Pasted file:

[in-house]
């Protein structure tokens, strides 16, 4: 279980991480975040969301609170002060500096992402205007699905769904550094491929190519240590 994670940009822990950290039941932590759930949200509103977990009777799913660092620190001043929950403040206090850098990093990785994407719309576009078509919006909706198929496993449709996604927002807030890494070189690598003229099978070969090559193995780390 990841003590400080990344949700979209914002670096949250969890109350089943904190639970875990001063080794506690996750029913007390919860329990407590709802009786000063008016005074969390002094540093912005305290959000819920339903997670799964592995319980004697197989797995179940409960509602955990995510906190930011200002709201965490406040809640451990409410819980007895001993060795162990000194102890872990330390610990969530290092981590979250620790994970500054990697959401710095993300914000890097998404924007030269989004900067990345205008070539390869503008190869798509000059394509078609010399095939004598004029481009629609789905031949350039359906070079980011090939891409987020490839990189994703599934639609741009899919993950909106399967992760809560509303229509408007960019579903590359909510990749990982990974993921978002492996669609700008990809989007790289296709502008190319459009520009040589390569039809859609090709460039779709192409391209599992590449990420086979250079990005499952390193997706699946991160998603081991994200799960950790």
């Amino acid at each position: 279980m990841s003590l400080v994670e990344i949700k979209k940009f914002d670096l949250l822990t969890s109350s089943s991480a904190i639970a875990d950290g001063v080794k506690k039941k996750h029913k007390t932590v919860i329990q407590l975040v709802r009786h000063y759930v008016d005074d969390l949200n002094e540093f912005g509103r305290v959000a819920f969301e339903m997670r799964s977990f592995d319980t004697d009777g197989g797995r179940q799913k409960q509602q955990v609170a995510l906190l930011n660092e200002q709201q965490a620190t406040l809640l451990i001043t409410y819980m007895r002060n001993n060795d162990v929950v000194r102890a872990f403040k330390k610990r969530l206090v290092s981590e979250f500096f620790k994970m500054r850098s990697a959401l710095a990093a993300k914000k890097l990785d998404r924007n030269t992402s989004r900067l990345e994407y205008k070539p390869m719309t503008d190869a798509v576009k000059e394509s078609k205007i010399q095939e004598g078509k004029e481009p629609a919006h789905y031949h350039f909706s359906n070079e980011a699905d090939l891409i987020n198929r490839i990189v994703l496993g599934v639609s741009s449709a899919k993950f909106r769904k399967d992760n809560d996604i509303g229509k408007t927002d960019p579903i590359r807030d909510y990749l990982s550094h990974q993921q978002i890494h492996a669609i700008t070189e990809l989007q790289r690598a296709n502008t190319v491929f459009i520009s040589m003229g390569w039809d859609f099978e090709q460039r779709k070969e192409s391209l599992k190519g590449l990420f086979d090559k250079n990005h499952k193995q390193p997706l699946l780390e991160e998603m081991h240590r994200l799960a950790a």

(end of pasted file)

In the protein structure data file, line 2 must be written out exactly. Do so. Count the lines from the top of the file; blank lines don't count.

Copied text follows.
């Protein structure tokens, strides 16, 4: 279980991480975040969301609170002060500096992402205007699905769904550094491929190519240590 994670940009822990950290039941932590759930949200509103977990009777799913660092620190001043929950403040206090850098990093990785994407719309576009078509919006909706198929496993449709996604927002807030890494070189690598003229099978070969090559193995780390 990841003590400080990344949700979209914002670096949250969890109350089943904190639970875990001063080794506690996750029913007390919860329990407590709802009786000063008016005074969390002094540093912005305290959000819920339903997670799964592995319980004697197989797995179940409960509602955990995510906190930011200002709201965490406040809640451990409410819980007895001993060795162990000194102890872990330390610990969530290092981590979250620790994970500054990697959401710095993300914000890097998404924007030269989004900067990345205008070539390869503008190869798509000059394509078609010399095939004598004029481009629609789905031949350039359906070079980011090939891409987020490839990189994703599934639609741009899919993950909106399967992760809560509303229509408007960019579903590359909510990749990982990974993921978002492996669609700008990809989007790289296709502008190319459009520009040589390569039809859609090709460039779709192409391209599992590449990420086979250079990005499952390193997706699946991160998603081991994200799960950790």